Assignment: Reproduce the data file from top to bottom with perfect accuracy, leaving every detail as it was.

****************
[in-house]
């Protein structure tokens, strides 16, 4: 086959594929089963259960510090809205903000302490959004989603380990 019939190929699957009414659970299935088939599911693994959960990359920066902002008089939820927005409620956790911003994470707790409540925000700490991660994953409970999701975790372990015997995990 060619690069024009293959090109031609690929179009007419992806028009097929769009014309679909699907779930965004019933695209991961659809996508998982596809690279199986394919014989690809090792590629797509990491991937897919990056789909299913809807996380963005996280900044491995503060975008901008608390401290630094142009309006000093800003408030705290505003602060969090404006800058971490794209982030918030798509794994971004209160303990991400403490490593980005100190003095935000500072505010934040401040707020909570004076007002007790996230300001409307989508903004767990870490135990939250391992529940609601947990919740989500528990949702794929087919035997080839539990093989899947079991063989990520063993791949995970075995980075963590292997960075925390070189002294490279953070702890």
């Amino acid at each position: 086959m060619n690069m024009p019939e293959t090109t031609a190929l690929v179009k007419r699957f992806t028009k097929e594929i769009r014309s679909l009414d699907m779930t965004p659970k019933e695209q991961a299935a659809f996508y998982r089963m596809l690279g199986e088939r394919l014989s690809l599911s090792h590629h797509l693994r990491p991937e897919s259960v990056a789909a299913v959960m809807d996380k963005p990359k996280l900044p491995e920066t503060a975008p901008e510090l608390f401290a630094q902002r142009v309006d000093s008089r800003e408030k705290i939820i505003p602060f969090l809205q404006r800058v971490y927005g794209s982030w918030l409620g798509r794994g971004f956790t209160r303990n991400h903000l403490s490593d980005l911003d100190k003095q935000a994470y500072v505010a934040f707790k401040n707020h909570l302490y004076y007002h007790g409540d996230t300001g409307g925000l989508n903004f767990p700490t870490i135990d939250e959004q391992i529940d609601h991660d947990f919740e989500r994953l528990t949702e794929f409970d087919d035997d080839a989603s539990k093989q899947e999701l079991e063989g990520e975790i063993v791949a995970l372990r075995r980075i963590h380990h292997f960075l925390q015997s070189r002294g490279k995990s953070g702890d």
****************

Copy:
[in-house]
């Protein structure tokens, strides 16, 4: 086959594929089963259960510090809205903000302490959004989603380990 019939190929699957009414659970299935088939599911693994959960990359920066902002008089939820927005409620956790911003994470707790409540925000700490991660994953409970999701975790372990015997995990 060619690069024009293959090109031609690929179009007419992806028009097929769009014309679909699907779930965004019933695209991961659809996508998982596809690279199986394919014989690809090792590629797509990491991937897919990056789909299913809807996380963005996280900044491995503060975008901008608390401290630094142009309006000093800003408030705290505003602060969090404006800058971490794209982030918030798509794994971004209160303990991400403490490593980005100190003095935000500072505010934040401040707020909570004076007002007790996230300001409307989508903004767990870490135990939250391992529940609601947990919740989500528990949702794929087919035997080839539990093989899947079991063989990520063993791949995970075995980075963590292997960075925390070189002294490279953070702890």
């Amino acid at each position: 086959m060619n690069m024009p019939e293959t090109t031609a190929l690929v179009k007419r699957f992806t028009k097929e594929i769009r014309s679909l009414d699907m779930t965004p659970k019933e695209q991961a299935a659809f996508y998982r089963m596809l690279g199986e088939r394919l014989s690809l599911s090792h590629h797509l693994r990491p991937e897919s259960v990056a789909a299913v959960m809807d996380k963005p990359k996280l900044p491995e920066t503060a975008p901008e510090l608390f401290a630094q902002r142009v309006d000093s008089r800003e408030k705290i939820i505003p602060f969090l809205q404006r800058v971490y927005g794209s982030w918030l409620g798509r794994g971004f956790t209160r303990n991400h903000l403490s490593d980005l911003d100190k003095q935000a994470y500072v505010a934040f707790k401040n707020h909570l302490y004076y007002h007790g409540d996230t300001g409307g925000l989508n903004f767990p700490t870490i135990d939250e959004q391992i529940d609601h991660d947990f919740e989500r994953l528990t949702e794929f409970d087919d035997d080839a989603s539990k093989q899947e999701l079991e063989g990520e975790i063993v791949a995970l372990r075995r980075i963590h380990h292997f960075l925390q015997s070189r002294g490279k995990s953070g702890d």